Stand guidance system
A stand guidance system is a system which gives information to a pilot attempting to park an aircraft at an airport stand, usually via visual methods, leading to the term Visual Docking Guidance System (VDGS) and also A-VDGS (the A standing for advanced) This allows them to remain clear of obstructions and ensures that jetways can reach the aircraft.
Azimuth Guidance for Nose-In Stand is one of the most popular forms of stand guidance. It consists of two coloured lights mounted side by side.
If the pilot is on the stand centreline they will see two green lights. If they are off centreline, one of the lights will appear red and the pilot then steers towards the green one. AGNIS alone provides only azimuth guidance, it does not inform pilots when they should stop. It is relatively imprecise but cheap to implement and reliable.
The Parallax Aircraft Parking Aid is frequently combined with an AGNIS system, informing flight crews when to stop. The device features no electronics or moving parts; it consists simply of a large grey box (usually with one or more sides missing) with a large rectangular slot cut into the front.
Inside the box, towards the rear, is a white stick or fluorescent tube, which appears to move from one side of the slot to the other as the viewer moves closer, although it is in fact fixed and the effect is merely due to perspective (see parallax). Above and/or below this slot will be markings in white or yellow, indicating where different types of plane should stop.
As this system relies on the position of the viewer, it will not give accurate distance information to aircraft which have deviated significantly from the stand centreline.
This is a simple two phase traffic light with red and green lights, mounted to the side of the AGNIS lights. Typically these are round and mounted vertically, in order to avoid confusion to AGNIS lights which are also red and green but mounted side by side and usually square.
Used in combination with AGNIS at stands which can only accept smaller airliners, it features one or two mirrors, allowing the flightcrew to see ground markings in relation to their nose wheel, when it is within the area they need to stop. Typically two mirrors are used, angled differently to suit the various heights of cockpits from the ground.
Advanced Visual Docking Guidance Systems feature electronic displays which perform the functions of an AGNIS/PAPA installation, although with much greater accuracy. They may also provide collision avoidance from static objects.
A-VDGS systems will usually have emergency stop buttons located both on the stand and in the jetway/gate area, which causes the stop indication to appear immediately.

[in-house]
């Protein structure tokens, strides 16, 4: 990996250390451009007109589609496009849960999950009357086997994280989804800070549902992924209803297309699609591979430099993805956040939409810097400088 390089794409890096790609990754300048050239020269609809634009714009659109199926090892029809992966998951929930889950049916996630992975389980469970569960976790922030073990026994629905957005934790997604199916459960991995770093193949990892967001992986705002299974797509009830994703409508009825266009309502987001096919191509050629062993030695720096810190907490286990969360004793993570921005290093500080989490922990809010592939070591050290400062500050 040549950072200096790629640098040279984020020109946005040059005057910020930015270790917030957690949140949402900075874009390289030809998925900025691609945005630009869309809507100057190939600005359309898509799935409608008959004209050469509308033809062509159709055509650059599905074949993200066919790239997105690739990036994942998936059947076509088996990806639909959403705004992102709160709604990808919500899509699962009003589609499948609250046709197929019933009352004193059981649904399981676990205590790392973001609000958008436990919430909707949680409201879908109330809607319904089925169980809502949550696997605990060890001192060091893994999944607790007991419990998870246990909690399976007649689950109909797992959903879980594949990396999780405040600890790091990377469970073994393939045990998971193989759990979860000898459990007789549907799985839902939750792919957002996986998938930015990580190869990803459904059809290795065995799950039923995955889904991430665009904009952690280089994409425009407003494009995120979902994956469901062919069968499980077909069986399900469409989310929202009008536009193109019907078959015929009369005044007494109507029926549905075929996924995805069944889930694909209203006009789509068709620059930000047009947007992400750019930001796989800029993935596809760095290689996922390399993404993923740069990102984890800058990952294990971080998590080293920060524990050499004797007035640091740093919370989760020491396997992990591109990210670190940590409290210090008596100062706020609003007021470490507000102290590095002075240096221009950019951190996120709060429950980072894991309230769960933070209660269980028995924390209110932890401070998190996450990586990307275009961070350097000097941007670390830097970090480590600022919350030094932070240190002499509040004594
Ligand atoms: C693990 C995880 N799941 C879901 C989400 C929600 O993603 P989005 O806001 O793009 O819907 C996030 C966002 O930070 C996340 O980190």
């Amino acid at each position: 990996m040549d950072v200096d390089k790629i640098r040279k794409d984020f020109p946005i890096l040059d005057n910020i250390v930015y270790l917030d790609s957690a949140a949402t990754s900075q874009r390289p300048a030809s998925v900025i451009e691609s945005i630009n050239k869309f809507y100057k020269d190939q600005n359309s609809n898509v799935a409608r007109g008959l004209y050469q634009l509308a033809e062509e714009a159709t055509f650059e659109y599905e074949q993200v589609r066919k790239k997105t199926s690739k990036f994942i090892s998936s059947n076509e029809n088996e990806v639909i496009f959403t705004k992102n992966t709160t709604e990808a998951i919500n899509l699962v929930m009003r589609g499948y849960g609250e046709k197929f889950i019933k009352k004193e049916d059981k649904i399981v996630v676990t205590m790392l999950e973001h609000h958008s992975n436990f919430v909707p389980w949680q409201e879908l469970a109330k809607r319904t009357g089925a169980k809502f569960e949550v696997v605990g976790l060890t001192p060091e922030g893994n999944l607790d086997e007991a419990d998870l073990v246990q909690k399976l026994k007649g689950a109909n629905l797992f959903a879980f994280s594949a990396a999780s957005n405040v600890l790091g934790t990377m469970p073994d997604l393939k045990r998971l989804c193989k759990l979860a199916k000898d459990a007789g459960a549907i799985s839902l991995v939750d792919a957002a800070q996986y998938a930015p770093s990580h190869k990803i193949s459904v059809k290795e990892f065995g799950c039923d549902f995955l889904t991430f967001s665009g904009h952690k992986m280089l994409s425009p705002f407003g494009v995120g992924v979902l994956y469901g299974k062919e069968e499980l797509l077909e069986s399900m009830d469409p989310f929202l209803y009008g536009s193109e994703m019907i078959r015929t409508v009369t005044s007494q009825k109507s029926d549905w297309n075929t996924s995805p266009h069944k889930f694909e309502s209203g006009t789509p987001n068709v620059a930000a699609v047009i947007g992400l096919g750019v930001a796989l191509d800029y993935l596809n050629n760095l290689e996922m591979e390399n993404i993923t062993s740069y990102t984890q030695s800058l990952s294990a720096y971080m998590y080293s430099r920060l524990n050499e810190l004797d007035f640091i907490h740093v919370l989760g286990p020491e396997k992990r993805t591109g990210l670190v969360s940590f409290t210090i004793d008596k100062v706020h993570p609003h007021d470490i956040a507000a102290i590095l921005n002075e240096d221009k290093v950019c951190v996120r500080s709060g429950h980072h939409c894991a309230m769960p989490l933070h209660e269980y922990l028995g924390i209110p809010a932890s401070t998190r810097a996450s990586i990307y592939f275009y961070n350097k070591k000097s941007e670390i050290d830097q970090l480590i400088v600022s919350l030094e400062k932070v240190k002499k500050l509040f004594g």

Honeywell Advanced Visual Docking Guidance is a non-contact based guidance technology solution. Using video technology, a dynamic-range video sensor detects incoming aircraft with its high-capacity image processing unit, which is compared to the system’s comprehensive 3D aircraft model database. The docking controller then converts the processed data into precise guidance information and displays it on the Pilot Display Unit (PDU), so pilots can dock the aircraft safely into the gate. All A-VDGS units installed can be controlled and monitored by a central computer, which processes the individual docking positions and communicates to other airport systems. Additionally, video cameras provide situational awareness capability and allow recording, archiving and playback of docking sequences on the apron.
The Aircraft Positioning and Information System (APIS++) is manufactured by FMT. The left side of the unit displays Azimuth guidance; providing the pilot with vital information when as far as 200 meters from the stand and while the aircraft is still perpendicular to the stand centreline. The right side of the unit gives the pilot precise information concerning closing rate as well as instructions when to stop.
The azimuth guidance, based on the Moiré Pattern,[clarification needed] works independently of the laser that calculates distance to stop and is unaffected by weather conditions.
The laser, which has a pulse frequency of 9.6 kHz and a resolution of 1 cm, ensures that the pilot can stop in the exact stopping position. The system can be connected with the passenger boarding bridge, apron management system or other airport systems via TCP/IP or Ethernet connections. It can also be equipped with a back-up traffic light system.
|Far away, no guidance||On centreline||Left of centreline||Right of centreline||Near stop line||Prepare to stop||Stop now||Overshot stop point|
The green lights on the left and right of the display will begin to appear, from bottom to top, as the aircraft gets closer to the stop line. The green centreline on the display moves smoothly left and right to accurately indicate how away from the centreline an aircraft is.
Safedock by Safegate, allows aircraft to park up to an accuracy of 10 cm using invisible infrared lasers to attain the aircraft's position and type for easier docking,. It comes in a variety of models; the T1, the T2  and the T3. Red and yellow arrows indicate in which direction the pilot needs to manoeuvre to be on the centreline. Each model has an S variant (e.g. T1S), which also indicates the position of the aircraft relative to the centreline. In either variant, a central yellow column disappears from bottom to top as the aircraft approaches the stop point.
Marshallers use a variety of arm signals to indicate where aircraft are in relation to both the stop line and the centreline. Signals used by marshallers can vary between countries and services (for example, some may be specific to aircraft carriers).
- http://www.caa.co.uk/docs/33/CAP637.PDF CAP637 Visual Aids Handbook; CAA Issue 2, May 2007; Chapter 4, Figure 4.2.
- http://www.fmt.se/index.php?id=85 FMT VDGS page, accessed 27 Feb 09